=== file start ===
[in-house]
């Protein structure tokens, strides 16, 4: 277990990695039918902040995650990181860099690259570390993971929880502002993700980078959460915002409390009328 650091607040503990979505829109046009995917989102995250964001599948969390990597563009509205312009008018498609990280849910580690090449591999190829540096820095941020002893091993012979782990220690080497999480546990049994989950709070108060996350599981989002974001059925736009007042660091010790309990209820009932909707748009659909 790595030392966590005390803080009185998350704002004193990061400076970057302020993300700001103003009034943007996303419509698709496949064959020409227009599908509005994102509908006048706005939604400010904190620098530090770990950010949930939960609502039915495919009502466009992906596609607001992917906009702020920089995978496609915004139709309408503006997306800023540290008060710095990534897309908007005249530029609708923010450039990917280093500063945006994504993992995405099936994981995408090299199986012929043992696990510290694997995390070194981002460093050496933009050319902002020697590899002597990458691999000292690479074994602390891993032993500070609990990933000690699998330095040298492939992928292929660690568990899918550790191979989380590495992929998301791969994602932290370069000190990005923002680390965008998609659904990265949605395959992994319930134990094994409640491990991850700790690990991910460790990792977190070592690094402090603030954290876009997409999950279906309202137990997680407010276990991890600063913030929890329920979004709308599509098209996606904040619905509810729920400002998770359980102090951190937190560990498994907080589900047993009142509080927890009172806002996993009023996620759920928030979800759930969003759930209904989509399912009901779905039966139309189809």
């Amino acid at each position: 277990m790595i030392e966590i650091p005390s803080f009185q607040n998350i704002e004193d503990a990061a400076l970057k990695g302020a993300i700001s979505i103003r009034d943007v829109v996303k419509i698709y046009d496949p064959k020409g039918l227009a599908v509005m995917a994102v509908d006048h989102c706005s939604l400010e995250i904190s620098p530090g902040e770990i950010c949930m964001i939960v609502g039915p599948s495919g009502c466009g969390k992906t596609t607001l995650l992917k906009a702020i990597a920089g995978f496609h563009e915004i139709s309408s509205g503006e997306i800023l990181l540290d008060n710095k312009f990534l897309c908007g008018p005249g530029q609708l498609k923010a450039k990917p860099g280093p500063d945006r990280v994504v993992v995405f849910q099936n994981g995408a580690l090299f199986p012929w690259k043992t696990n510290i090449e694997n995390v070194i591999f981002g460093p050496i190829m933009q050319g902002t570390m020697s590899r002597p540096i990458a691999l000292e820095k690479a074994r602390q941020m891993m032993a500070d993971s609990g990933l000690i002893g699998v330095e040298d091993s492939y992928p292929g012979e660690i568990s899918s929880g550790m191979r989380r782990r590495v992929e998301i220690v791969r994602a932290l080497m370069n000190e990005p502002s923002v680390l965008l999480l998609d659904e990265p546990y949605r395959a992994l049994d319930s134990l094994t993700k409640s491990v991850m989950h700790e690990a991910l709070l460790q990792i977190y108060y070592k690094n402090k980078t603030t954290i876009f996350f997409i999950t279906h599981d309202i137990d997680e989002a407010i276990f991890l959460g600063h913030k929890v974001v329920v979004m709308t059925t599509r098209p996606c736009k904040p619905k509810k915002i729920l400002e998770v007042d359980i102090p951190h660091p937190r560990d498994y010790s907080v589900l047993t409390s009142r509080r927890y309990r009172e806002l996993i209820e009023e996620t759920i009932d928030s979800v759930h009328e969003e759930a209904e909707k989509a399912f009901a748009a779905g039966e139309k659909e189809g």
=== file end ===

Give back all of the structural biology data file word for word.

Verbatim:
[in-house]
């Protein structure tokens, strides 16, 4: 277990990695039918902040995650990181860099690259570390993971929880502002993700980078959460915002409390009328 650091607040503990979505829109046009995917989102995250964001599948969390990597563009509205312009008018498609990280849910580690090449591999190829540096820095941020002893091993012979782990220690080497999480546990049994989950709070108060996350599981989002974001059925736009007042660091010790309990209820009932909707748009659909 790595030392966590005390803080009185998350704002004193990061400076970057302020993300700001103003009034943007996303419509698709496949064959020409227009599908509005994102509908006048706005939604400010904190620098530090770990950010949930939960609502039915495919009502466009992906596609607001992917906009702020920089995978496609915004139709309408503006997306800023540290008060710095990534897309908007005249530029609708923010450039990917280093500063945006994504993992995405099936994981995408090299199986012929043992696990510290694997995390070194981002460093050496933009050319902002020697590899002597990458691999000292690479074994602390891993032993500070609990990933000690699998330095040298492939992928292929660690568990899918550790191979989380590495992929998301791969994602932290370069000190990005923002680390965008998609659904990265949605395959992994319930134990094994409640491990991850700790690990991910460790990792977190070592690094402090603030954290876009997409999950279906309202137990997680407010276990991890600063913030929890329920979004709308599509098209996606904040619905509810729920400002998770359980102090951190937190560990498994907080589900047993009142509080927890009172806002996993009023996620759920928030979800759930969003759930209904989509399912009901779905039966139309189809």
């Amino acid at each position: 277990m790595i030392e966590i650091p005390s803080f009185q607040n998350i704002e004193d503990a990061a400076l970057k990695g302020a993300i700001s979505i103003r009034d943007v829109v996303k419509i698709y046009d496949p064959k020409g039918l227009a599908v509005m995917a994102v509908d006048h989102c706005s939604l400010e995250i904190s620098p530090g902040e770990i950010c949930m964001i939960v609502g039915p599948s495919g009502c466009g969390k992906t596609t607001l995650l992917k906009a702020i990597a920089g995978f496609h563009e915004i139709s309408s509205g503006e997306i800023l990181l540290d008060n710095k312009f990534l897309c908007g008018p005249g530029q609708l498609k923010a450039k990917p860099g280093p500063d945006r990280v994504v993992v995405f849910q099936n994981g995408a580690l090299f199986p012929w690259k043992t696990n510290i090449e694997n995390v070194i591999f981002g460093p050496i190829m933009q050319g902002t570390m020697s590899r002597p540096i990458a691999l000292e820095k690479a074994r602390q941020m891993m032993a500070d993971s609990g990933l000690i002893g699998v330095e040298d091993s492939y992928p292929g012979e660690i568990s899918s929880g550790m191979r989380r782990r590495v992929e998301i220690v791969r994602a932290l080497m370069n000190e990005p502002s923002v680390l965008l999480l998609d659904e990265p546990y949605r395959a992994l049994d319930s134990l094994t993700k409640s491990v991850m989950h700790e690990a991910l709070l460790q990792i977190y108060y070592k690094n402090k980078t603030t954290i876009f996350f997409i999950t279906h599981d309202i137990d997680e989002a407010i276990f991890l959460g600063h913030k929890v974001v329920v979004m709308t059925t599509r098209p996606c736009k904040p619905k509810k915002i729920l400002e998770v007042d359980i102090p951190h660091p937190r560990d498994y010790s907080v589900l047993t409390s009142r509080r927890y309990r009172e806002l996993i209820e009023e996620t759920i009932d928030s979800v759930h009328e969003e759930a209904e909707k989509a399912f009901a748009a779905g039966e139309k659909e189809g």